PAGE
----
Many night-time rural accidents are single-vehicle accidents. Johnson (1980, cited in Chapman, 1985) studied night-time rural accidents in South Australia. In this study 71 per cent of accidents were found to be single-vehicle accidents. Of the single-vehicle accidents, Johnson found that 92 per cent were run-off-road accidents. These accidents mainly occurred either on curves or involved hitting roadside objects (usually trees).
A study of rural single-vehicle accidents in Victoria concluded that it was probable that the driver had fallen asleep in 27% of the crashes investigated (Armour, Carter, Cinquegrana and Griffith, 1988).
Driver fatigue in truck accidents
International evidence has accumulated which suggests that fatigue may be a significant contributor to truck crashes. Transportation Research and Marketing (1985) concluded that fatigue was a primary cause in 41% of heavy truck crashes in the western United States and a probable cause in a further 18%. Jones and Stein (1987) conducted a study in Washington State which found that the crash risk for drivers of articulated vehicles who had driven for more than eight hours was double that of drivers who had driven for less than eight hours. To put this in perspective, this means that someone who has driven for more than eight hours is operating at a similar risk to someone who has a BAC of .05.
The magnitude of the contribution of fatigue to truck crashes in Australia has become clearer in the last few years. In a NSW study, Fell (1987) reported that "articulated trucks have a high involvement in fatigue accidents in comparison with their involvement in other accidents" (p.60). Articulated trucks in NSW were found to have 3.7% of all fatigue-related accidents but only 1.5% of all non-fatigue-related accidents.
Leggett (1988) examined the contribution of fatigue to both car and truck crashes in Tasmania. He found that the contribution of fatigue increased with crash severity, mainly because of the often fatal nature of single-vehicle run-off-road crashes. Analysis of all reported crashes showed a slightly lower involvement of fatigue in rural single-vehicle truck than car crashes. When property damage crashes were removed from this sample, however, fatigue was shown to contribute more to truck than car crashes. Another important finding was that the likelihood of the truck driver being killed was greater in fatigue-related crashes than in other crashes.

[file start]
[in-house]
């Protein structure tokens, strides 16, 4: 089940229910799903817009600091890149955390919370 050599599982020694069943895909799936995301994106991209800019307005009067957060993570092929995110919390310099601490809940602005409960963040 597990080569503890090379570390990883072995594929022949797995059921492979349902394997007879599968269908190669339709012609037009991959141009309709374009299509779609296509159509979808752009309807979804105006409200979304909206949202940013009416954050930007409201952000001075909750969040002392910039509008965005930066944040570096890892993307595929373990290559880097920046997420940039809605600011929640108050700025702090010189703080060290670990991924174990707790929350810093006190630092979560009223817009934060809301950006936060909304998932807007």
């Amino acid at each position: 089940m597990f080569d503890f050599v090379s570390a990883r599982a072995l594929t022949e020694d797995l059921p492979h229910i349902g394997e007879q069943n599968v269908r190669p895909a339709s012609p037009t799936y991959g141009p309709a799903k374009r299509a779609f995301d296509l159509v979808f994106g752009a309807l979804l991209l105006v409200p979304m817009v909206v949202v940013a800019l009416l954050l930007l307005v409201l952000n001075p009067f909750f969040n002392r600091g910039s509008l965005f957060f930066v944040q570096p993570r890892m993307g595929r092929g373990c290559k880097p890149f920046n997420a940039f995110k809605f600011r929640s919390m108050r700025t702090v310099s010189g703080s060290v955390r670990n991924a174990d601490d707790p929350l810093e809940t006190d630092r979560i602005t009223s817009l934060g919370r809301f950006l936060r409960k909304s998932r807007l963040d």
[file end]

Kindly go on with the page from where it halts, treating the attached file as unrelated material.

A study of driver fatigue in fatal accidents involving a truck in Victoria was undertaken by the author and her colleagues (Haworth, Heffernan and Horne, 1989). Based on Coroners' verdicts, fatigue was a contributing factor in 9.1% of crashes. This figure is likely to be an underestimate because Coroners rarely judged fatigue to be a contributing factor unless there was strong evidence that the driver was likely to have been asleep at the time of the crash.
An alternative estimate of the contribution of fatigue was calculated by classifying as fatigue-related those crashes which involved several of the factors: extended driving hours, evidence of falling asleep at the wheel, comments about tiredness, driving right of centre in the absence of elevated BAC and night-time driving. This resulted in a judgement that fatigue was involved in 19.9% of the sample of fatal crashes involving trucks.
One of the interesting findings from the examination of Coroners' reports was that the car drivers involved in the fatal truck crashes were just as likely (or more likely) to have been fatigued as the truck drivers.
DRIVER FATIGUE RESEARCH
Driver fatigue research in the past can be classified into investigations of:
- the epidemiology of fatigue
- how to measure fatigue
- the factors contributing to the development of driver fatigue
- countermeasures to reduce fatigue
The epidemiology of fatigue
In Australia, several large surveys have been conducted to describe the extent and nature of the experience of fatigue among car (Fell, 1995; Fell & Black, 1996) and truck drivers (Hartley et al., 1996; Haworth, Vulcan, Schulze and Foddy, 1991; Williamson, Feyer, Coumarelos and Jenkins, 1992).
About one-quarter of car drivers reported having had a fatigue-related incident and 4% reported having had a fatigue-related accident in a NSW survey conducted by Fell (1995). Fell and Black (1996) found that 12% of Sydney drivers reported having a fatigue related incident. About a third of these had commenced the trip in a fatigued condition.
The surveys of truck drivers found that fatigue is a common problem. Williamson et al. (1992) reported that most truck drivers considered fatigue to be a substantial problem for the road transport industry and one third of drivers reported it as a substantial personal problem. Haworth et al. (1991) found that almost half the drivers reported that they drive on the edge of falling asleep at least sometimes. Hartley et al. (1996) reported that truck drivers in Western Australia perceived fatigue as less of a problem than drivers in other states.